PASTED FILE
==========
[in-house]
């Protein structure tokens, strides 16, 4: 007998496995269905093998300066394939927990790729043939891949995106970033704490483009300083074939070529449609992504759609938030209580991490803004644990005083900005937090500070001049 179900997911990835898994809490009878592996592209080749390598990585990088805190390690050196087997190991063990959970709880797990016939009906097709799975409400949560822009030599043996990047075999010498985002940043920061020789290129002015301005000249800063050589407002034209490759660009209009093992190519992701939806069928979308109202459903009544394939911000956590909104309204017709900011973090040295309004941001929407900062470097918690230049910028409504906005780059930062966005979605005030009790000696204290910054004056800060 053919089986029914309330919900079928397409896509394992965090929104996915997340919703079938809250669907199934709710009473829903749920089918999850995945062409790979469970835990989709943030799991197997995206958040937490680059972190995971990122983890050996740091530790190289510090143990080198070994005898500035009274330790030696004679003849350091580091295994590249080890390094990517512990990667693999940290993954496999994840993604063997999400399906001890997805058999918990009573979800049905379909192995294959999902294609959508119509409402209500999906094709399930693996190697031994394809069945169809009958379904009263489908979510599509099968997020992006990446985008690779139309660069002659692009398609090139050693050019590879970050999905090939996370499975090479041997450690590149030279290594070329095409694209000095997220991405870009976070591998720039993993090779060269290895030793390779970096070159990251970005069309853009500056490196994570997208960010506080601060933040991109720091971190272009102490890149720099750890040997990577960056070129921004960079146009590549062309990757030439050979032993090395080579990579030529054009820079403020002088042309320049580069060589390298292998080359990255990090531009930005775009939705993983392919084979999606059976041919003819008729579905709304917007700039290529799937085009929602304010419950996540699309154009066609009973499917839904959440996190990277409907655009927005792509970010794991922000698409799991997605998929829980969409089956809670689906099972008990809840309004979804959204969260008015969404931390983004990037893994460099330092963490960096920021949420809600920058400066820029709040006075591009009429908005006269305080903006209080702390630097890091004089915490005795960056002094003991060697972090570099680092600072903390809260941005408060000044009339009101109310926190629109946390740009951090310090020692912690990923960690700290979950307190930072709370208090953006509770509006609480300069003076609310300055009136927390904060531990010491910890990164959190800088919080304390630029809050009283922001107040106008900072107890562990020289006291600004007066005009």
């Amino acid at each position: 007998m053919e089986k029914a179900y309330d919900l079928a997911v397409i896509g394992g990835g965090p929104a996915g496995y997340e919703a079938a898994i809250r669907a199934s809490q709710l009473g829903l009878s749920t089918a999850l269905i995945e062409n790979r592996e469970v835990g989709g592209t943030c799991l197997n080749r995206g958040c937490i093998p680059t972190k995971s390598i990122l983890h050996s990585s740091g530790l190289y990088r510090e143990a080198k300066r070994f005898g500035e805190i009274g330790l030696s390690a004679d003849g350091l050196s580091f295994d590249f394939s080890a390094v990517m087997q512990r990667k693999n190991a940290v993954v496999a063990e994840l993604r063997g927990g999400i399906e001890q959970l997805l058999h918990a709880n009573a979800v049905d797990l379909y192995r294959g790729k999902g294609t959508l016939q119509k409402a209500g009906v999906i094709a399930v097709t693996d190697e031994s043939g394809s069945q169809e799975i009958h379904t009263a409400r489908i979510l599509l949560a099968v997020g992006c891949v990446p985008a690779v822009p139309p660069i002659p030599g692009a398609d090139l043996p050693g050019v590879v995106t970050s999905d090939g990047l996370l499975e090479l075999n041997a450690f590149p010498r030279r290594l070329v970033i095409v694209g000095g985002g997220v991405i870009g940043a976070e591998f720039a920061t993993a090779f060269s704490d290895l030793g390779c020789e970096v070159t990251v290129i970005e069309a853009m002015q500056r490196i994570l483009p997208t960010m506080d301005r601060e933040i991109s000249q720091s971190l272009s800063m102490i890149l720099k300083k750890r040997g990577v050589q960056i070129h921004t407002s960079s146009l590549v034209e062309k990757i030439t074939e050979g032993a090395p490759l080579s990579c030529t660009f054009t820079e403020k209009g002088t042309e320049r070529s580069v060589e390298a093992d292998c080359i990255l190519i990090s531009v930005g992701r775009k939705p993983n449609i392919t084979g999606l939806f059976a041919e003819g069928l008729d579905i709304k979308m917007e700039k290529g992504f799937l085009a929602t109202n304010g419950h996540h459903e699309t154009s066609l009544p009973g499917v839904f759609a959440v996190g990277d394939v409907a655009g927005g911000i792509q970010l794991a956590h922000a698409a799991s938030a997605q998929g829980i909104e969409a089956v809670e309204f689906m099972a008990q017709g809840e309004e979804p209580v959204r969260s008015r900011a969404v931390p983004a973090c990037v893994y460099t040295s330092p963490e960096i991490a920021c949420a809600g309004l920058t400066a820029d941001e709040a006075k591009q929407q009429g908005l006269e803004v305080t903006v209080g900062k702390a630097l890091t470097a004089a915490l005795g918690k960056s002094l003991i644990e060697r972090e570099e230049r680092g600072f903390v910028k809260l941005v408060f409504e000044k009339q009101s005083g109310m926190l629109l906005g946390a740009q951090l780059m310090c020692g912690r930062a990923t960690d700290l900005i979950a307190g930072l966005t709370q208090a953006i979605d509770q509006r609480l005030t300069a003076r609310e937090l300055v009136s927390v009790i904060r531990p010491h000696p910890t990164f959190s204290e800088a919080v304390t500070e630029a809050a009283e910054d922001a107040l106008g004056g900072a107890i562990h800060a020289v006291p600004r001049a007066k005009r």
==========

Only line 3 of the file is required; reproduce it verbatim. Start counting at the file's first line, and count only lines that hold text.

């Amino acid at each position: 007998m053919e089986k029914a179900y309330d919900l079928a997911v397409i896509g394992g990835g965090p929104a996915g496995y997340e919703a079938a898994i809250r669907a199934s809490q709710l009473g829903l009878s749920t089918a999850l269905i995945e062409n790979r592996e469970v835990g989709g592209t943030c799991l197997n080749r995206g958040c937490i093998p680059t972190k995971s390598i990122l983890h050996s990585s740091g530790l190289y990088r510090e143990a080198k300066r070994f005898g500035e805190i009274g330790l030696s390690a004679d003849g350091l050196s580091f295994d590249f394939s080890a390094v990517m087997q512990r990667k693999n190991a940290v993954v496999a063990e994840l993604r063997g927990g999400i399906e001890q959970l997805l058999h918990a709880n009573a979800v049905d797990l379909y192995r294959g790729k999902g294609t959508l016939q119509k409402a209500g009906v999906i094709a399930v097709t693996d190697e031994s043939g394809s069945q169809e799975i009958h379904t009263a409400r489908i979510l599509l949560a099968v997020g992006c891949v990446p985008a690779v822009p139309p660069i002659p030599g692009a398609d090139l043996p050693g050019v590879v995106t970050s999905d090939g990047l996370l499975e090479l075999n041997a450690f590149p010498r030279r290594l070329v970033i095409v694209g000095g985002g997220v991405i870009g940043a976070e591998f720039a920061t993993a090779f060269s704490d290895l030793g390779c020789e970096v070159t990251v290129i970005e069309a853009m002015q500056r490196i994570l483009p997208t960010m506080d301005r601060e933040i991109s000249q720091s971190l272009s800063m102490i890149l720099k300083k750890r040997g990577v050589q960056i070129h921004t407002s960079s146009l590549v034209e062309k990757i030439t074939e050979g032993a090395p490759l080579s990579c030529t660009f054009t820079e403020k209009g002088t042309e320049r070529s580069v060589e390298a093992d292998c080359i990255l190519i990090s531009v930005g992701r775009k939705p993983n449609i392919t084979g999606l939806f059976a041919e003819g069928l008729d579905i709304k979308m917007e700039k290529g992504f799937l085009a929602t109202n304010g419950h996540h459903e699309t154009s066609l009544p009973g499917v839904f759609a959440v996190g990277d394939v409907a655009g927005g911000i792509q970010l794991a956590h922000a698409a799991s938030a997605q998929g829980i909104e969409a089956v809670e309204f689906m099972a008990q017709g809840e309004e979804p209580v959204r969260s008015r900011a969404v931390p983004a973090c990037v893994y460099t040295s330092p963490e960096i991490a920021c949420a809600g309004l920058t400066a820029d941001e709040a006075k591009q929407q009429g908005l006269e803004v305080t903006v209080g900062k702390a630097l890091t470097a004089a915490l005795g918690k960056s002094l003991i644990e060697r972090e570099e230049r680092g600072f903390v910028k809260l941005v408060f409504e000044k009339q009101s005083g109310m926190l629109l906005g946390a740009q951090l780059m310090c020692g912690r930062a990923t960690d700290l900005i979950a307190g930072l966005t709370q208090a953006i979605d509770q509006r609480l005030t300069a003076r609310e937090l300055v009136s927390v009790i904060r531990p010491h000696p910890t990164f959190s204290e800088a919080v304390t500070e630029a809050a009283e910054d922001a107040l106008g004056g900072a107890i562990h800060a020289v006291p600004r001049a007066k005009r």